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Impact of out-of-state DUI offenses in connection with Illinois driving relief

An Illinois resident, or any person, whether a resident or not, who holds an Illinois driver’s license, may find an out-of-state Driving Under the Influence (DUI) arrest coming into play at an Illinois driver’s license hearing.

Illinois is one of 45 states that is, at present, a member of the Driver License Compact (DLC). 625 ILCS 5/6-700 et. seq. It is common (and wrong) knowledge that out-of-state DUI offenses enter the driver’s license hearing process only through the DLC.

It is certainly true that the state where the offense occurred may, if it is a member of the DLC, and even if it is not, report a DUI conviction to Illinois. In that case, Illinois will enter a conviction on the Illinois driving record and a discretionary revocation. The length of the revocation will be the same as if it were an in-state conviction. 625 ILCS 5/6-208 (explicitly including out-of-state offenses in the calculation).

Thus, a first conviction leads to a 1 year revocation, a second conviction causes a 5 year revocation if the prior conviction was within the preceding 20 years and a third conviction will yield a 10 year revocation. 625 ILCS 5/6-208 b) 1-4 If any fourth or more conviction results from an arrest that occurred on or after January, 1, 1999, there is a lifetime ban on any type of driving relief, even a restricted license. 625 ILCS 5/6-208(b)4; 92 Illinois Administrative Code ยง1001.420(o)

These rules determine when a person is eligible to petition for driving relief, assuming the statutory summary suspension has ended. But the drug and alcohol evaluation that determines an offender’s risk classification (minimal, moderate, significant or high risk) is driven in part by the number of “DUI dispositions“. Out-of-state dispositions must be included. It is not that difficult of a concept to grasp when all the offenses are shown on the driving abstract.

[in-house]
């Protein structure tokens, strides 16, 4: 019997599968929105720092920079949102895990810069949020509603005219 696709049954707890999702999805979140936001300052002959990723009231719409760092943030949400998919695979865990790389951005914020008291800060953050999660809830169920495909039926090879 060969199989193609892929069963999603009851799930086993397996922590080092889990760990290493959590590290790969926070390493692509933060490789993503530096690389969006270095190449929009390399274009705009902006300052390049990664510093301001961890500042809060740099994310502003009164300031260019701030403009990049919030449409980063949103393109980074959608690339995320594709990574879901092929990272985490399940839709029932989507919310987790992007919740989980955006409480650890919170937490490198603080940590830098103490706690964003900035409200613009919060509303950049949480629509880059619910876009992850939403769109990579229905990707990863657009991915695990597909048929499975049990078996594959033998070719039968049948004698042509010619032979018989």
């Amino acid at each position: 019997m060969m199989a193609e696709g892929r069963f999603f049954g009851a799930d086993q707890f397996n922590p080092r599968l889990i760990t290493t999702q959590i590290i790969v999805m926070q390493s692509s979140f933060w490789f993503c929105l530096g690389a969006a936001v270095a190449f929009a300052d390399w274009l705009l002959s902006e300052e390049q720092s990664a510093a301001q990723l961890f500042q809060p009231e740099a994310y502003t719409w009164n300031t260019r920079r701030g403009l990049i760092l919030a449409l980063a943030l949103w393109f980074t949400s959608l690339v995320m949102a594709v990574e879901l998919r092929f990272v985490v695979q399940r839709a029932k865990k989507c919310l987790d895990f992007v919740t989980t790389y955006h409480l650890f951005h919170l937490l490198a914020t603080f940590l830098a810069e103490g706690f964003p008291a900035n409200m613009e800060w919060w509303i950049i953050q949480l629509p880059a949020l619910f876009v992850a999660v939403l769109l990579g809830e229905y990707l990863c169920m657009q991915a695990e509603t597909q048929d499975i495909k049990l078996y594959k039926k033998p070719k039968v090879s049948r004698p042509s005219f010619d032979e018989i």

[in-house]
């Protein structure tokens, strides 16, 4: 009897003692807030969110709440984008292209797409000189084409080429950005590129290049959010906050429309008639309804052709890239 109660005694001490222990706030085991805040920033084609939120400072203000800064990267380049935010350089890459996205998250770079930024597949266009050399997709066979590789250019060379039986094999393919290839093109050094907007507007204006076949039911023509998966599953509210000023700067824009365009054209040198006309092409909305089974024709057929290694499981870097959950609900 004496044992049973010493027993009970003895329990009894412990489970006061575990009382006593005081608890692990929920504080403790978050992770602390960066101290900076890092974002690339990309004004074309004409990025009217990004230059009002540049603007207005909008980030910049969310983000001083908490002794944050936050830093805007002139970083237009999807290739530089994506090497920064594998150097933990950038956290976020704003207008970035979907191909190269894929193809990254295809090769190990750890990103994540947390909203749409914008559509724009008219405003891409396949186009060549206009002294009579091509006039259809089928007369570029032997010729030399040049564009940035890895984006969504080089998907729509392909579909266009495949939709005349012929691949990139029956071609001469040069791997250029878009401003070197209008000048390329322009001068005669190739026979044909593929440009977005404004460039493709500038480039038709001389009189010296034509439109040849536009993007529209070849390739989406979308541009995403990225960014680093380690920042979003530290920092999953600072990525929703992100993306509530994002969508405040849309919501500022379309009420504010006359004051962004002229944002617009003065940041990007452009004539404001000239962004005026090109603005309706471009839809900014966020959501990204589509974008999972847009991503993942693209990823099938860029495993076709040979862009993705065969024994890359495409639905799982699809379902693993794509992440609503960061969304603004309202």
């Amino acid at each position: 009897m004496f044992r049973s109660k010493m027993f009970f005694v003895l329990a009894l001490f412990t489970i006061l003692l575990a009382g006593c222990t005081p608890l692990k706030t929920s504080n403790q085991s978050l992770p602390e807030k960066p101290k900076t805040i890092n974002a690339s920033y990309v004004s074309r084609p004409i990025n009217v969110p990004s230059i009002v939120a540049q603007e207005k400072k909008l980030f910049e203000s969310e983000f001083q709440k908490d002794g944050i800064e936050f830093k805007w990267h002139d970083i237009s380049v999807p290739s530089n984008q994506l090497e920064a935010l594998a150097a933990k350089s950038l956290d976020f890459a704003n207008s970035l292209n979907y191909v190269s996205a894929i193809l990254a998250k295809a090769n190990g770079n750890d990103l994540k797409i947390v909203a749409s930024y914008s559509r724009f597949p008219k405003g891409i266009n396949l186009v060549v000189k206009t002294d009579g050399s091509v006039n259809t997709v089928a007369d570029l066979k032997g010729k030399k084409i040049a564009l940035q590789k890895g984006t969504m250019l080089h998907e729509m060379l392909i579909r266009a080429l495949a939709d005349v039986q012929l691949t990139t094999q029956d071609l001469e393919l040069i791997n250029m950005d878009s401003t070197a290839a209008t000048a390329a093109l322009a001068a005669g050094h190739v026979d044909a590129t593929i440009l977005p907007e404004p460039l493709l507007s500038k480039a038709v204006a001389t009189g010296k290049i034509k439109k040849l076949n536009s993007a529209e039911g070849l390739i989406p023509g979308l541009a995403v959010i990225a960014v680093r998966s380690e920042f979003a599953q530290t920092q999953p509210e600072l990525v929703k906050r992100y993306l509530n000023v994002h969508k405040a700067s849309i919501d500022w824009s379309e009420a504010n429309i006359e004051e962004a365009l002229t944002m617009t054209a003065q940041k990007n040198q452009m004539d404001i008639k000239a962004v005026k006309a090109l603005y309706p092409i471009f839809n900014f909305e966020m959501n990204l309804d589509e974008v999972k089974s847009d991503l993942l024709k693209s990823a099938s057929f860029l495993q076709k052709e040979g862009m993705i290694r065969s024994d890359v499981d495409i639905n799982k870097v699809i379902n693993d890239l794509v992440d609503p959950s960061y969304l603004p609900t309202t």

However, all DUI convictions, as well as implied consent suspensions or refusals that occurred in other states, must be included even though they are not part of the official Illinois driving record. When a petition for driving relief is filed with the Secretary of State, his office will run a tracer (PDPS) through the national database that the federal government maintains of DUI offenses all over the country. This database extends beyond the reporting requirements of the DLC and may even include expunged records, depending upon the particular case.

While the PDPS results are important in determining the risk level, they become highly relevant in assess whether the applicant is subject to the lifetime driving ban. Due to case law, all convictions from any state, even if that state did not report them to Illinois and cause them to appear on the Illinois driving record, are counted in determining whether a lifetime ban will be imposed. Girard v. White, 356 Ill. App. 3d 11, 826 N.E.2d 517 (Ill. App. Ct. 2005) They do not count in connection with the first, second or third conviction analysis.

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